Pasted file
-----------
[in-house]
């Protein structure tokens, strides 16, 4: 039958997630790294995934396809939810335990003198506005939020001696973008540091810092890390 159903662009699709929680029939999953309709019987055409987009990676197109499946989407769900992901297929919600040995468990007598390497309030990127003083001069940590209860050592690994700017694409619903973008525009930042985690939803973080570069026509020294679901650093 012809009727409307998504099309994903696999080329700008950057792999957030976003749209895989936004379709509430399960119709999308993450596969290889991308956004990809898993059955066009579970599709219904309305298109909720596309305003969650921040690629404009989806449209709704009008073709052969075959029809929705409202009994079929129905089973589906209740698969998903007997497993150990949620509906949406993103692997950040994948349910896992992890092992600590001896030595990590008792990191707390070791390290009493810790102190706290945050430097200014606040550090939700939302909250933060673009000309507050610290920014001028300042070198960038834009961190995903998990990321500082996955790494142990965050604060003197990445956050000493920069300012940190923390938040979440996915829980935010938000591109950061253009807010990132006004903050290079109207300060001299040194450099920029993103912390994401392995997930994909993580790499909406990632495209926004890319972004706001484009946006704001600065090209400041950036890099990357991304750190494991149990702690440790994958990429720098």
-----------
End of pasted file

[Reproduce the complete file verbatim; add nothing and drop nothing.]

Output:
[in-house]
């Protein structure tokens, strides 16, 4: 039958997630790294995934396809939810335990003198506005939020001696973008540091810092890390 159903662009699709929680029939999953309709019987055409987009990676197109499946989407769900992901297929919600040995468990007598390497309030990127003083001069940590209860050592690994700017694409619903973008525009930042985690939803973080570069026509020294679901650093 012809009727409307998504099309994903696999080329700008950057792999957030976003749209895989936004379709509430399960119709999308993450596969290889991308956004990809898993059955066009579970599709219904309305298109909720596309305003969650921040690629404009989806449209709704009008073709052969075959029809929705409202009994079929129905089973589906209740698969998903007997497993150990949620509906949406993103692997950040994948349910896992992890092992600590001896030595990590008792990191707390070791390290009493810790102190706290945050430097200014606040550090939700939302909250933060673009000309507050610290920014001028300042070198960038834009961190995903998990990321500082996955790494142990965050604060003197990445956050000493920069300012940190923390938040979440996915829980935010938000591109950061253009807010990132006004903050290079109207300060001299040194450099920029993103912390994401392995997930994909993580790499909406990632495209926004890319972004706001484009946006704001600065090209400041950036890099990357991304750190494991149990702690440790994958990429720098």